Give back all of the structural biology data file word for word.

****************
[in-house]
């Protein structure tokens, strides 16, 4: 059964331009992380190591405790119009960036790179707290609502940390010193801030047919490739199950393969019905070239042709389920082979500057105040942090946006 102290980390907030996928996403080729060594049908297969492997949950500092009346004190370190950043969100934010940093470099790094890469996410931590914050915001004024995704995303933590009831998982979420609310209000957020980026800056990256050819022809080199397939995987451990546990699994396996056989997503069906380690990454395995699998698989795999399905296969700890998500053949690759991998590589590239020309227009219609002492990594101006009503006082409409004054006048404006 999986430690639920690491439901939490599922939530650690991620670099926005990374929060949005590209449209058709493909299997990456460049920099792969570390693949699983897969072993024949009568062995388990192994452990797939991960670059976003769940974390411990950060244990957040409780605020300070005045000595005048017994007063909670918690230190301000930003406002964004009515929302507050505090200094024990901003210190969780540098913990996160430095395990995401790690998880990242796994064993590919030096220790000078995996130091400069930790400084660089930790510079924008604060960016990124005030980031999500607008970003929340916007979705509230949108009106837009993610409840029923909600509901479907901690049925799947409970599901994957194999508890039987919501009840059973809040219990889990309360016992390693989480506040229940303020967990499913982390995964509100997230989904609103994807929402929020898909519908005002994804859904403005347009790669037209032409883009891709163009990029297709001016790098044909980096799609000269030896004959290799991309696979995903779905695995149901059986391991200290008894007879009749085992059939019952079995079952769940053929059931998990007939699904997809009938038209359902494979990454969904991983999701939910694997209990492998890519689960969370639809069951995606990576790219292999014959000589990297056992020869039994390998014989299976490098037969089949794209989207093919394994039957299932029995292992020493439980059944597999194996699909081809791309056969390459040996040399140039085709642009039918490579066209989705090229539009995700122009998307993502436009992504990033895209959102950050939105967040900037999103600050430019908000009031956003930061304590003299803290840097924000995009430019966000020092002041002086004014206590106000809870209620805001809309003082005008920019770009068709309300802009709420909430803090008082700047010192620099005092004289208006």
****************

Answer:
[in-house]
């Protein structure tokens, strides 16, 4: 059964331009992380190591405790119009960036790179707290609502940390010193801030047919490739199950393969019905070239042709389920082979500057105040942090946006 102290980390907030996928996403080729060594049908297969492997949950500092009346004190370190950043969100934010940093470099790094890469996410931590914050915001004024995704995303933590009831998982979420609310209000957020980026800056990256050819022809080199397939995987451990546990699994396996056989997503069906380690990454395995699998698989795999399905296969700890998500053949690759991998590589590239020309227009219609002492990594101006009503006082409409004054006048404006 999986430690639920690491439901939490599922939530650690991620670099926005990374929060949005590209449209058709493909299997990456460049920099792969570390693949699983897969072993024949009568062995388990192994452990797939991960670059976003769940974390411990950060244990957040409780605020300070005045000595005048017994007063909670918690230190301000930003406002964004009515929302507050505090200094024990901003210190969780540098913990996160430095395990995401790690998880990242796994064993590919030096220790000078995996130091400069930790400084660089930790510079924008604060960016990124005030980031999500607008970003929340916007979705509230949108009106837009993610409840029923909600509901479907901690049925799947409970599901994957194999508890039987919501009840059973809040219990889990309360016992390693989480506040229940303020967990499913982390995964509100997230989904609103994807929402929020898909519908005002994804859904403005347009790669037209032409883009891709163009990029297709001016790098044909980096799609000269030896004959290799991309696979995903779905695995149901059986391991200290008894007879009749085992059939019952079995079952769940053929059931998990007939699904997809009938038209359902494979990454969904991983999701939910694997209990492998890519689960969370639809069951995606990576790219292999014959000589990297056992020869039994390998014989299976490098037969089949794209989207093919394994039957299932029995292992020493439980059944597999194996699909081809791309056969390459040996040399140039085709642009039918490579066209989705090229539009995700122009998307993502436009992504990033895209959102950050939105967040900037999103600050430019908000009031956003930061304590003299803290840097924000995009430019966000020092002041002086004014206590106000809870209620805001809309003082005008920019770009068709309300802009709420909430803090008082700047010192620099005092004289208006």